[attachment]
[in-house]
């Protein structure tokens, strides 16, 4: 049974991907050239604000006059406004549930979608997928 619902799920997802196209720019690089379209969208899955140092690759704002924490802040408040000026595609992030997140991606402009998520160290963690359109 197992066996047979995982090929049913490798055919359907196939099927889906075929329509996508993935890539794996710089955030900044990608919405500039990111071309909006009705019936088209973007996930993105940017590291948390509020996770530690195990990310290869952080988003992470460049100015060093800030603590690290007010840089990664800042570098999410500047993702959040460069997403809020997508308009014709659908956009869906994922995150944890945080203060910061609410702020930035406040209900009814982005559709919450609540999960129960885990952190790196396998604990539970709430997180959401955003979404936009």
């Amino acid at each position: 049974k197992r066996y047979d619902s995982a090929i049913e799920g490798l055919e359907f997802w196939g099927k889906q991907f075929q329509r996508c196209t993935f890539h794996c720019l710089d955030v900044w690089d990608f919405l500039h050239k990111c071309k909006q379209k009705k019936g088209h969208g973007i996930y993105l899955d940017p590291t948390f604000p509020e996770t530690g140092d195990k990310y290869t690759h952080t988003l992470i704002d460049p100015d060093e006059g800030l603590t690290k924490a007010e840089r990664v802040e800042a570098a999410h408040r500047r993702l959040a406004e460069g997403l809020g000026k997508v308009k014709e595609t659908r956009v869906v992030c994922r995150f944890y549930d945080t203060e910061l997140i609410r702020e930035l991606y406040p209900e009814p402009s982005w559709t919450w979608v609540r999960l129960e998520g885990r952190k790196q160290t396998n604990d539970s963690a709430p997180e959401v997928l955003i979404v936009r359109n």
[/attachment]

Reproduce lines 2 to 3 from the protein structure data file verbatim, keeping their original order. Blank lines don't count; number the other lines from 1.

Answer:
């Protein structure tokens, strides 16, 4: 049974991907050239604000006059406004549930979608997928 619902799920997802196209720019690089379209969208899955140092690759704002924490802040408040000026595609992030997140991606402009998520160290963690359109 197992066996047979995982090929049913490798055919359907196939099927889906075929329509996508993935890539794996710089955030900044990608919405500039990111071309909006009705019936088209973007996930993105940017590291948390509020996770530690195990990310290869952080988003992470460049100015060093800030603590690290007010840089990664800042570098999410500047993702959040460069997403809020997508308009014709659908956009869906994922995150944890945080203060910061609410702020930035406040209900009814982005559709919450609540999960129960885990952190790196396998604990539970709430997180959401955003979404936009």
């Amino acid at each position: 049974k197992r066996y047979d619902s995982a090929i049913e799920g490798l055919e359907f997802w196939g099927k889906q991907f075929q329509r996508c196209t993935f890539h794996c720019l710089d955030v900044w690089d990608f919405l500039h050239k990111c071309k909006q379209k009705k019936g088209h969208g973007i996930y993105l899955d940017p590291t948390f604000p509020e996770t530690g140092d195990k990310y290869t690759h952080t988003l992470i704002d460049p100015d060093e006059g800030l603590t690290k924490a007010e840089r990664v802040e800042a570098a999410h408040r500047r993702l959040a406004e460069g997403l809020g000026k997508v308009k014709e595609t659908r956009v869906v992030c994922r995150f944890y549930d945080t203060e910061l997140i609410r702020e930035l991606y406040p209900e009814p402009s982005w559709t919450w979608v609540r999960l129960e998520g885990r952190k790196q160290t396998n604990d539970s963690a709430p997180e959401v997928l955003i979404v936009r359109n």